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  • Samantha Hacker 7:07 pm on April 22, 2010 Permalink | Reply  

    So Long, Fairwell, Auf Wiedersehen… 


    I’m not a big fan of goodbyes, especially when it is with people that I genuinely like. Luckily, or not so luckily, I’ve never liked saying goodbye to my bosses/co-workers. Between my 3 internships, 1 summer job and numerous babysitting gigs, I have worked with some awesome people.

    National Geographic is no exception. I have absolutely loved being here, doing the work I do and meeting the people I’ve met. My boss has been a mom, a friend and a supervisor to me, and I feel like I’ve made a little family for myself in our department. While I’m excited for graduation, a new apartment and a new job, I’ll be sad that I won’t be surrounded by these people anymore. But alas, such is life.

    Awhile back, I blogged about the importance of saying thank you. Now, as I peace out of this blog, I just want to reemphasize how important it is. When you leave an employer or an interview and the last memory they have of you is your graciousness, you’ll be in a good place.

  • Samantha Hacker 2:42 pm on April 18, 2010 Permalink | Reply
    Tags: , relationships, sorority   

    All Roads Lead to an Internship 

    So besides interning at NatGeo, babysitting and going to class, throughout college I’ve been active in a sorority, Alpha Epsilon Phi. I know Greek life is a touchy subject at plenty of schools including AU, but besides the fact that I have had so many great experiences with AEPhi, I promise that this post is really about career advice.

    Using a sorority, or any other type of academic or non-academic group you’re affiliated with, is a great way to find networking opportunities. Just the other day, an e-mail went out over our listserve from an alumnae who is looking to fill 5 awesomely salaried entry-level jobs in DC. Also, the relationships my sisters or I have made have really benefited future AEPhi’s. I’ve had a ton of internship offers, a job interview and endless babysitting jobs from older girls in my sorority. Even right now at my internship at National Geographic, my boss asked me to find people to submit resumes for my same internship for the summer and she ended up hiring a sister of mine.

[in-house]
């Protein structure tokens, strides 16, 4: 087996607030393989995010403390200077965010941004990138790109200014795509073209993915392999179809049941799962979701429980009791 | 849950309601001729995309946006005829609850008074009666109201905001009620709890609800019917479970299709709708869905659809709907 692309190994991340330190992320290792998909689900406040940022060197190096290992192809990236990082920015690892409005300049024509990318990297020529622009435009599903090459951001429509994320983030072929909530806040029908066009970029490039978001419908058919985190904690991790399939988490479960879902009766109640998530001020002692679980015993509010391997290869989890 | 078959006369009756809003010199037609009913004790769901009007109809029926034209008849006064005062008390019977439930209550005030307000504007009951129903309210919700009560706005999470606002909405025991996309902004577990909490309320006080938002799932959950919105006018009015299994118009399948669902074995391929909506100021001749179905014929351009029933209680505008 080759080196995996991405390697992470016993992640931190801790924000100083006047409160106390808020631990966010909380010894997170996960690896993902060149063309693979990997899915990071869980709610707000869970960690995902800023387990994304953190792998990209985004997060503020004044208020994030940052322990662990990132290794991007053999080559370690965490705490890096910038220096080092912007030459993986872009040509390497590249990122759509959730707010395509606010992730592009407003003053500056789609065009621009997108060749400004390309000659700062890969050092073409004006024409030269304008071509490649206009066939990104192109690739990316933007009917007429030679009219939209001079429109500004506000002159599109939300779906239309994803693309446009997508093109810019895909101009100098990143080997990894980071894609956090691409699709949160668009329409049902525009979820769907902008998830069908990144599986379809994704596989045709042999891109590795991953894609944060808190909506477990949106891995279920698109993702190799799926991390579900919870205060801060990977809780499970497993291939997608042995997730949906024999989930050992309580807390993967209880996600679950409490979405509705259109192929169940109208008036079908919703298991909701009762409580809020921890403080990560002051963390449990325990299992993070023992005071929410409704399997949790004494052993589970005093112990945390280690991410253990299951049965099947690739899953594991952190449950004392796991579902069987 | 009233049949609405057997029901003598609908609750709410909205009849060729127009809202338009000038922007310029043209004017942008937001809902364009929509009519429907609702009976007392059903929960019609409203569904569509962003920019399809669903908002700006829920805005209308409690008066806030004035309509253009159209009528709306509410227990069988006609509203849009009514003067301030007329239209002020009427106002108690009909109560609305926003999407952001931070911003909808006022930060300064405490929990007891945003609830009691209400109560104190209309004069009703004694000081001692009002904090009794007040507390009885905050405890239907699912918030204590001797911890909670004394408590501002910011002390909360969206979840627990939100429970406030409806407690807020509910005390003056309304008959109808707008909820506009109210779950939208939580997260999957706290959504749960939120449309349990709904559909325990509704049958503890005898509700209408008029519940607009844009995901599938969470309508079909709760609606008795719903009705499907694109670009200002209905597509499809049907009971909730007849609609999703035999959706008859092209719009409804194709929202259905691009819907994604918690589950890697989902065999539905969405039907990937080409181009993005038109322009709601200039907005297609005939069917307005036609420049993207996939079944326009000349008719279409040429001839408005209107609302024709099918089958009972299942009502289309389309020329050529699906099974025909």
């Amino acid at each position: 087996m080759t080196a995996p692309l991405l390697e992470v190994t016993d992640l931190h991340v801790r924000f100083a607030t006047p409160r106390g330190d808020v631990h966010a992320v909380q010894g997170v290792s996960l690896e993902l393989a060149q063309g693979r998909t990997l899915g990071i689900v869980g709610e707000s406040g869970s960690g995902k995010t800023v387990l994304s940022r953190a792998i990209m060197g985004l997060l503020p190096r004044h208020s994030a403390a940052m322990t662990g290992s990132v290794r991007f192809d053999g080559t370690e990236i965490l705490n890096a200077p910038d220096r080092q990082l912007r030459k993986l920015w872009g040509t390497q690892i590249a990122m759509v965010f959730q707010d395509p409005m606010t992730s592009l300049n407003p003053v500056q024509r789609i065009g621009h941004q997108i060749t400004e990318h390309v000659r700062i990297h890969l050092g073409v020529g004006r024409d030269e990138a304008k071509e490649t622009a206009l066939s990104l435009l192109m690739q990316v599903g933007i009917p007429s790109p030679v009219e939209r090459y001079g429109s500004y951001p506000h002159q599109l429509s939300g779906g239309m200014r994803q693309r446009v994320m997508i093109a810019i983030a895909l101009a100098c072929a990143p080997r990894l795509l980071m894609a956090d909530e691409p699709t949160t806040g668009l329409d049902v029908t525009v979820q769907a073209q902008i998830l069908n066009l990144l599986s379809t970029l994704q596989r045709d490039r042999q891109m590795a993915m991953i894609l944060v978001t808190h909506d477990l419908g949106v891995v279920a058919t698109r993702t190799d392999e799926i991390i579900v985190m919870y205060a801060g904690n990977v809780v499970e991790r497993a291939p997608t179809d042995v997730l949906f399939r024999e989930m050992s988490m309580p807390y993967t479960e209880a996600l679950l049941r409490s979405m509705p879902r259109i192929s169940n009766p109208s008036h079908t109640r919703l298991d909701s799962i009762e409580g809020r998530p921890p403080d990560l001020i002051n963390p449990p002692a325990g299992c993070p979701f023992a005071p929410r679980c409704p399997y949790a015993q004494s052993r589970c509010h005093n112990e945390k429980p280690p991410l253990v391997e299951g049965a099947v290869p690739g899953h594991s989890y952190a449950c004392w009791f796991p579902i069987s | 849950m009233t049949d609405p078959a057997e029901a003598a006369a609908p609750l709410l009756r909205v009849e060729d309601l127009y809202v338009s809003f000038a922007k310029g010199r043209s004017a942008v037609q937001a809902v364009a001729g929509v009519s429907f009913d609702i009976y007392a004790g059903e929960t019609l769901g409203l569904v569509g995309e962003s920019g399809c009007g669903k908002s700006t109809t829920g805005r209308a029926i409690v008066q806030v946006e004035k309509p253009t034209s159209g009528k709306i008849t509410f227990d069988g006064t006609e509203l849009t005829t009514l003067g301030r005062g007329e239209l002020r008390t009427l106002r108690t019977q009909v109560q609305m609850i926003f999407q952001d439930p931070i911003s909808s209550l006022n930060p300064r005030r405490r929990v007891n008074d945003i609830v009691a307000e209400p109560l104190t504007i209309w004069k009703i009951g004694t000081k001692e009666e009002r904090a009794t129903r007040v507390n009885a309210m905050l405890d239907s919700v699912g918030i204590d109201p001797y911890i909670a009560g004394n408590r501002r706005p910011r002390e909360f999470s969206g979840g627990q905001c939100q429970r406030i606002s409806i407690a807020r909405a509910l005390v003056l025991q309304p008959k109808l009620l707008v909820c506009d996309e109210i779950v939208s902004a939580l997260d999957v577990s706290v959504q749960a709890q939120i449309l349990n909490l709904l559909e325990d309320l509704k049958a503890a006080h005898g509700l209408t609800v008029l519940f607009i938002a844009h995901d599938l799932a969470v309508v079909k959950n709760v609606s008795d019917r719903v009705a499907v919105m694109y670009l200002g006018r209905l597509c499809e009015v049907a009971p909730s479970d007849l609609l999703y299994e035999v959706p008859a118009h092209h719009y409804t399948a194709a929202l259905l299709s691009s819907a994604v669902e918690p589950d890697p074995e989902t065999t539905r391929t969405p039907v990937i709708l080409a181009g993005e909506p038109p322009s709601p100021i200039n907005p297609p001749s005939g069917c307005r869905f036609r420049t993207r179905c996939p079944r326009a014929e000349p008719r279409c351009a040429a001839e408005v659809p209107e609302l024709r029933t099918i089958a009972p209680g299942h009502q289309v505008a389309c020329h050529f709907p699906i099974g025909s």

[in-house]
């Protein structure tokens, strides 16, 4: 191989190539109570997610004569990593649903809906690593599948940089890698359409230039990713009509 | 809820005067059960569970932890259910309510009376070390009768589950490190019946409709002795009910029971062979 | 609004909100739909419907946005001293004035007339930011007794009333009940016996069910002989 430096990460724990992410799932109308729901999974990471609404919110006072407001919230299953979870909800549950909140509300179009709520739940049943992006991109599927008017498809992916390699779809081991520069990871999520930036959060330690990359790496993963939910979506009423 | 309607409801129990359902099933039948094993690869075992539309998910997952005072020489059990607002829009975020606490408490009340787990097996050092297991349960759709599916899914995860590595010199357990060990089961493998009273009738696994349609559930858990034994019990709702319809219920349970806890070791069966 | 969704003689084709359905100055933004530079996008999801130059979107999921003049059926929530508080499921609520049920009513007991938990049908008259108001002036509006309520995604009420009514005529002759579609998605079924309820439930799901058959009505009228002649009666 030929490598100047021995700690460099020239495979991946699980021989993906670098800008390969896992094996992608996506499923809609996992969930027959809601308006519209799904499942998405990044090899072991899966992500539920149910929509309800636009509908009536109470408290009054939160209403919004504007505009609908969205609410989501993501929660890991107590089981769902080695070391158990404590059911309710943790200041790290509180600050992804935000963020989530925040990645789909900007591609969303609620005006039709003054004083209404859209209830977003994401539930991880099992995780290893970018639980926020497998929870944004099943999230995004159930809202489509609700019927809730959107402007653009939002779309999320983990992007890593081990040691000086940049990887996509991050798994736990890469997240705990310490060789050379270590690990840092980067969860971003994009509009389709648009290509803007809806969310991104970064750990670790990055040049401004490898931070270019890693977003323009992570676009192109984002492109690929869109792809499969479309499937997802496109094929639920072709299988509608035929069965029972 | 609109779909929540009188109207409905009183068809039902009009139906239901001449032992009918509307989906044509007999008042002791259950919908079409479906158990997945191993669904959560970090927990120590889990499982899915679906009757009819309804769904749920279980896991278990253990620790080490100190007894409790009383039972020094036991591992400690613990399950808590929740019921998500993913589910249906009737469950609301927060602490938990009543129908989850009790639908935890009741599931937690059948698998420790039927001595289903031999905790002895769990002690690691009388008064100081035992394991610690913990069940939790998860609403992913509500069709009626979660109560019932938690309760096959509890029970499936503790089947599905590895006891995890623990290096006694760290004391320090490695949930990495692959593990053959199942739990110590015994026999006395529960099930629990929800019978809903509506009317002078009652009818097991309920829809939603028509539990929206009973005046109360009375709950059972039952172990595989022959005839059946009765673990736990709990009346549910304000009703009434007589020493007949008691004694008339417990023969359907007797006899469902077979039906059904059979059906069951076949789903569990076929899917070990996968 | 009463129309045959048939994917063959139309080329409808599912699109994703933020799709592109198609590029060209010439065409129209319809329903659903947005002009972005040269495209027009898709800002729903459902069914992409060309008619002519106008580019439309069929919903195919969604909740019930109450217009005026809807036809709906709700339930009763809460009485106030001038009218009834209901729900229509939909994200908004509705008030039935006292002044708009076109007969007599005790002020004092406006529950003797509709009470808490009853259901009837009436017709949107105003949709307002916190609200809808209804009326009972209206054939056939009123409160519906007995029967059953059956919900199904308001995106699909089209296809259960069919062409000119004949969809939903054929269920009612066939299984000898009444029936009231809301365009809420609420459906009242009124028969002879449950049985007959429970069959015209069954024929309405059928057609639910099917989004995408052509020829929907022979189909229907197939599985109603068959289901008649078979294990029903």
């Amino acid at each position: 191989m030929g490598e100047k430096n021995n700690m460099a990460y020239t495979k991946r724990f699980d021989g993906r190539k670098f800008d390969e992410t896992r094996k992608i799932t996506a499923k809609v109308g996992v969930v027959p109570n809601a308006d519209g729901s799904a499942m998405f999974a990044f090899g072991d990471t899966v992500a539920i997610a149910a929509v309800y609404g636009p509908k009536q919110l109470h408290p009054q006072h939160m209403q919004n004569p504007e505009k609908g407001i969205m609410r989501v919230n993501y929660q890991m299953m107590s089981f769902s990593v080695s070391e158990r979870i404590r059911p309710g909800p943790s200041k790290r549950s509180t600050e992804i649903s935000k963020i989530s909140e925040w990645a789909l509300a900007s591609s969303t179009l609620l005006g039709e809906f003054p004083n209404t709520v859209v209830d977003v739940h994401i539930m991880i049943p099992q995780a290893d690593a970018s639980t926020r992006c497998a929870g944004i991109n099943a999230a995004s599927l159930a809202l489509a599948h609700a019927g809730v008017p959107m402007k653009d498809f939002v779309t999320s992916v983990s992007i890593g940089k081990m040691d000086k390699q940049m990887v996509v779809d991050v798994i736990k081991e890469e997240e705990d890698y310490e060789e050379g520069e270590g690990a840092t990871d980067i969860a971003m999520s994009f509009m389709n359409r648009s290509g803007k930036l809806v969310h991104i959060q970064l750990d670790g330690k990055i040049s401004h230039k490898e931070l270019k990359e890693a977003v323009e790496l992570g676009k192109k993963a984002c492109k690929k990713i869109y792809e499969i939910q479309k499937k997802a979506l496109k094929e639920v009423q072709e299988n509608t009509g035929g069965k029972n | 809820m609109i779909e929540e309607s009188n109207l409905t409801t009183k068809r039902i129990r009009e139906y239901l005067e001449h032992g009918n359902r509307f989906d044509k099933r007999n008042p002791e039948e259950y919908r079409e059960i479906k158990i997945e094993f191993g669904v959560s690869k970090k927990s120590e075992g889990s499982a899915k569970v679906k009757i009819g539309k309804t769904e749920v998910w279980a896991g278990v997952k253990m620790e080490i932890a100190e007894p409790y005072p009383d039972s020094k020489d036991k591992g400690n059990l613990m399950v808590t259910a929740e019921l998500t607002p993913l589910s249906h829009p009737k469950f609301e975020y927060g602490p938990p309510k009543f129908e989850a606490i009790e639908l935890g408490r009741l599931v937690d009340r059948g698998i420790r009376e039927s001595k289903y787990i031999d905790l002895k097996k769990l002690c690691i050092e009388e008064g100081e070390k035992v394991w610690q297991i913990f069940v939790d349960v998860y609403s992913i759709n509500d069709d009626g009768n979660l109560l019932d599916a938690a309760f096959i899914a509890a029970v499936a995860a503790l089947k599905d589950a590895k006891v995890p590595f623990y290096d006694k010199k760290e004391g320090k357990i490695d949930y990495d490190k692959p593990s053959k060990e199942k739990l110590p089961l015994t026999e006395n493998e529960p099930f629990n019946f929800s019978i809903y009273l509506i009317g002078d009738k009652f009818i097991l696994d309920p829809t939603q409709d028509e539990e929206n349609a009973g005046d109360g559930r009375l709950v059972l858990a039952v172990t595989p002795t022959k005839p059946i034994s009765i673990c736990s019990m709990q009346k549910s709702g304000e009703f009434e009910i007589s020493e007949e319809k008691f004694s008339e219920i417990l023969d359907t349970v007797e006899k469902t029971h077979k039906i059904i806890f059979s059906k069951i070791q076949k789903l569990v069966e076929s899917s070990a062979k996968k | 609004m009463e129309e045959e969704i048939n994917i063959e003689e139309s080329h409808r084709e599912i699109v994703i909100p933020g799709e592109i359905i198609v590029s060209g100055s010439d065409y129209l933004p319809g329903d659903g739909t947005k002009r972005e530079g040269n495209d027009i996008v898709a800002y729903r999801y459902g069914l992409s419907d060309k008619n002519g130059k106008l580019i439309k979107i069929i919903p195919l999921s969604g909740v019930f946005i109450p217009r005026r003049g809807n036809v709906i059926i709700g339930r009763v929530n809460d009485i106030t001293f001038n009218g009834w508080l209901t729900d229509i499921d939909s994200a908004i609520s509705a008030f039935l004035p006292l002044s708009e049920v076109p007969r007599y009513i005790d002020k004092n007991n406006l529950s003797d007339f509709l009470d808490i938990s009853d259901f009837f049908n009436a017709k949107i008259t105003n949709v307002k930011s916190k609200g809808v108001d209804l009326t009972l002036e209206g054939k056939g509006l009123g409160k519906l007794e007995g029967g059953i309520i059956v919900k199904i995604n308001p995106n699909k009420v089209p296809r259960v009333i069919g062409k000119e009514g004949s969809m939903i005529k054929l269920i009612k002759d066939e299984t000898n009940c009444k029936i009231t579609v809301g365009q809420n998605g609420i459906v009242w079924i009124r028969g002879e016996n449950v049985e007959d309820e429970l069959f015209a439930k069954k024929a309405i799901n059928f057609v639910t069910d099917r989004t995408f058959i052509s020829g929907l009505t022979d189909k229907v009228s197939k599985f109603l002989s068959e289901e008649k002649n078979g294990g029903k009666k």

So, as my title says, all roads lead to an internship… or job… or something. Use whatever relationships you have, or even those of someone you know, and it will get you somewhere awesome.

  • Samantha Hacker 8:56 pm on April 11, 2010 Permalink | Reply
    Tags: Audi, Grandma,   

    NatGeo isn’t just for old people! 

    So I’ve been busy working on projects regarding 2009 advertising in our International Editions at NatGeo. But only today, a random Sunday afternoon, did I realize that the image of NG abroad totally doesn’t match up with the image here in the US. When I tell someone I intern at National Geographic, their first reaction is: “My Grandma/Grandpa/Great Aunt/Old _____ loves National Geographic!” I get it. Old Americans love it.

    But in almost every market abroad, the target market is 18 to 34 year olds who like high-quality luxury goods, who love to travel and know how to work with technology. You probably don’t believe me, and that’s fine. But you should believe the international auditors who, every year, audit the magazine and define the target market (I totally didn’t know these kinds of auditors even existed).

    Audi. Corona. Volkswagen. North Face. These are some of the biggest advertisers in International Editions of National Geographic. I can’t say I know much (read: anything) about the brands that advertise in the US version of National Geographic Magazine, but I definitely haven’t see my grandma cruising in an Audi or climbing a mountain wearing North Face anytime lately.

    • David Fletcher 2:56 am on April 18, 2010 Permalink | Reply